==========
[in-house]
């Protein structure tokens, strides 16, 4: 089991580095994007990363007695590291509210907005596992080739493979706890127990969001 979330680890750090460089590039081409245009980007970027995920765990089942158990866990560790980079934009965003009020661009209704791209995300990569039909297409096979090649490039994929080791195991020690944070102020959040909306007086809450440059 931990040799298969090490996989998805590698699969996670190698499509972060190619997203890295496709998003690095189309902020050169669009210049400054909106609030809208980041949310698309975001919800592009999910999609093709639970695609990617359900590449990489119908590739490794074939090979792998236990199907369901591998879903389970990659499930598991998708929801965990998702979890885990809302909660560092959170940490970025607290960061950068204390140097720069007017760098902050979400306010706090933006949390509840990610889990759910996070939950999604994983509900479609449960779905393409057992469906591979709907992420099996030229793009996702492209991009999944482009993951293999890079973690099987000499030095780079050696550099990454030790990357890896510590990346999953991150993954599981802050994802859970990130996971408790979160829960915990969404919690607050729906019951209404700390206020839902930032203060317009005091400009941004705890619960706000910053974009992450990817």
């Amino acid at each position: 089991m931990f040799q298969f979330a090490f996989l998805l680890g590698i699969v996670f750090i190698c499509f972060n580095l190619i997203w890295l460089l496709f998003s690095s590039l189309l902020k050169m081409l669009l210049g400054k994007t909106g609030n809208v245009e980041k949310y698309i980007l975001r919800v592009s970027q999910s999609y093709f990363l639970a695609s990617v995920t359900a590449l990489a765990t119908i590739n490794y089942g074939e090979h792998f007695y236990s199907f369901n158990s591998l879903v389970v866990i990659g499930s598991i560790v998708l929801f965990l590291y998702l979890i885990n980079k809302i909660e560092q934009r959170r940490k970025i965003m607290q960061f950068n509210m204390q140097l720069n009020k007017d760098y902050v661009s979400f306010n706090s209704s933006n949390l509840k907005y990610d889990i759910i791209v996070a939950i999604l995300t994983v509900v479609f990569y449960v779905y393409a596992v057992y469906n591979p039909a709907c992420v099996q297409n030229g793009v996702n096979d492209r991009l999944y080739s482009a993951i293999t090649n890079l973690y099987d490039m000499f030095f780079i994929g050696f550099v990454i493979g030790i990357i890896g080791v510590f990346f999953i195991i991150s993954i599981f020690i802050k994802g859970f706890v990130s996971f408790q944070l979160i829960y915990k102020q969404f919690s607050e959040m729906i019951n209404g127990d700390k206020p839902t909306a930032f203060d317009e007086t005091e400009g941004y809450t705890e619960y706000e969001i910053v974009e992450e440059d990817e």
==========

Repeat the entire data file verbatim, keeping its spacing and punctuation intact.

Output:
[in-house]
């Protein structure tokens, strides 16, 4: 089991580095994007990363007695590291509210907005596992080739493979706890127990969001 979330680890750090460089590039081409245009980007970027995920765990089942158990866990560790980079934009965003009020661009209704791209995300990569039909297409096979090649490039994929080791195991020690944070102020959040909306007086809450440059 931990040799298969090490996989998805590698699969996670190698499509972060190619997203890295496709998003690095189309902020050169669009210049400054909106609030809208980041949310698309975001919800592009999910999609093709639970695609990617359900590449990489119908590739490794074939090979792998236990199907369901591998879903389970990659499930598991998708929801965990998702979890885990809302909660560092959170940490970025607290960061950068204390140097720069007017760098902050979400306010706090933006949390509840990610889990759910996070939950999604994983509900479609449960779905393409057992469906591979709907992420099996030229793009996702492209991009999944482009993951293999890079973690099987000499030095780079050696550099990454030790990357890896510590990346999953991150993954599981802050994802859970990130996971408790979160829960915990969404919690607050729906019951209404700390206020839902930032203060317009005091400009941004705890619960706000910053974009992450990817």
């Amino acid at each position: 089991m931990f040799q298969f979330a090490f996989l998805l680890g590698i699969v996670f750090i190698c499509f972060n580095l190619i997203w890295l460089l496709f998003s690095s590039l189309l902020k050169m081409l669009l210049g400054k994007t909106g609030n809208v245009e980041k949310y698309i980007l975001r919800v592009s970027q999910s999609y093709f990363l639970a695609s990617v995920t359900a590449l990489a765990t119908i590739n490794y089942g074939e090979h792998f007695y236990s199907f369901n158990s591998l879903v389970v866990i990659g499930s598991i560790v998708l929801f965990l590291y998702l979890i885990n980079k809302i909660e560092q934009r959170r940490k970025i965003m607290q960061f950068n509210m204390q140097l720069n009020k007017d760098y902050v661009s979400f306010n706090s209704s933006n949390l509840k907005y990610d889990i759910i791209v996070a939950i999604l995300t994983v509900v479609f990569y449960v779905y393409a596992v057992y469906n591979p039909a709907c992420v099996q297409n030229g793009v996702n096979d492209r991009l999944y080739s482009a993951i293999t090649n890079l973690y099987d490039m000499f030095f780079i994929g050696f550099v990454i493979g030790i990357i890896g080791v510590f990346f999953i195991i991150s993954i599981f020690i802050k994802g859970f706890v990130s996971f408790q944070l979160i829960y915990k102020q969404f919690s607050e959040m729906i019951n209404g127990d700390k206020p839902t909306a930032f203060d317009e007086t005091e400009g941004y809450t705890e619960y706000e969001i910053v974009e992450e440059d990817e």